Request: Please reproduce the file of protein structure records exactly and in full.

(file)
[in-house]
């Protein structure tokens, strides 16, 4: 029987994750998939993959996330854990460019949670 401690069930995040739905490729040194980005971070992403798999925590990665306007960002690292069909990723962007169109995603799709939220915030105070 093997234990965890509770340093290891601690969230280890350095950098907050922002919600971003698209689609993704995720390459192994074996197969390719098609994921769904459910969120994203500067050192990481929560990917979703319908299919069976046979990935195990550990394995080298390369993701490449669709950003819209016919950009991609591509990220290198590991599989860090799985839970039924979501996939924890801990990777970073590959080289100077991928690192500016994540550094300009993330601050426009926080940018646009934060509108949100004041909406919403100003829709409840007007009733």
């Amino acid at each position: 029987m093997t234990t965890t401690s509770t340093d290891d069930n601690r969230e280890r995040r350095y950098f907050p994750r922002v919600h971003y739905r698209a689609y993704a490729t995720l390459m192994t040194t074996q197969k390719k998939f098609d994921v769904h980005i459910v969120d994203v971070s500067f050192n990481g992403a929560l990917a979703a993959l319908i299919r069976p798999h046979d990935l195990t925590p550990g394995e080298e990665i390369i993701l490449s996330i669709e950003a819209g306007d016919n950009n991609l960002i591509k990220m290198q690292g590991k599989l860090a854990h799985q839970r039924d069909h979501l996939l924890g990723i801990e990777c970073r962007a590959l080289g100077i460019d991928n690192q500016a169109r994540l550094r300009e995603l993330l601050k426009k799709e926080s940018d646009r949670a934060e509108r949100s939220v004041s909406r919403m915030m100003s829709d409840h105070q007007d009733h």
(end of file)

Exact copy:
[in-house]
């Protein structure tokens, strides 16, 4: 029987994750998939993959996330854990460019949670 401690069930995040739905490729040194980005971070992403798999925590990665306007960002690292069909990723962007169109995603799709939220915030105070 093997234990965890509770340093290891601690969230280890350095950098907050922002919600971003698209689609993704995720390459192994074996197969390719098609994921769904459910969120994203500067050192990481929560990917979703319908299919069976046979990935195990550990394995080298390369993701490449669709950003819209016919950009991609591509990220290198590991599989860090799985839970039924979501996939924890801990990777970073590959080289100077991928690192500016994540550094300009993330601050426009926080940018646009934060509108949100004041909406919403100003829709409840007007009733």
């Amino acid at each position: 029987m093997t234990t965890t401690s509770t340093d290891d069930n601690r969230e280890r995040r350095y950098f907050p994750r922002v919600h971003y739905r698209a689609y993704a490729t995720l390459m192994t040194t074996q197969k390719k998939f098609d994921v769904h980005i459910v969120d994203v971070s500067f050192n990481g992403a929560l990917a979703a993959l319908i299919r069976p798999h046979d990935l195990t925590p550990g394995e080298e990665i390369i993701l490449s996330i669709e950003a819209g306007d016919n950009n991609l960002i591509k990220m290198q690292g590991k599989l860090a854990h799985q839970r039924d069909h979501l996939l924890g990723i801990e990777c970073r962007a590959l080289g100077i460019d991928n690192q500016a169109r994540l550094r300009e995603l993330l601050k426009k799709e926080s940018d646009r949670a934060e509108r949100s939220v004041s909406r919403m915030m100003s829709d409840h105070q007007d009733h």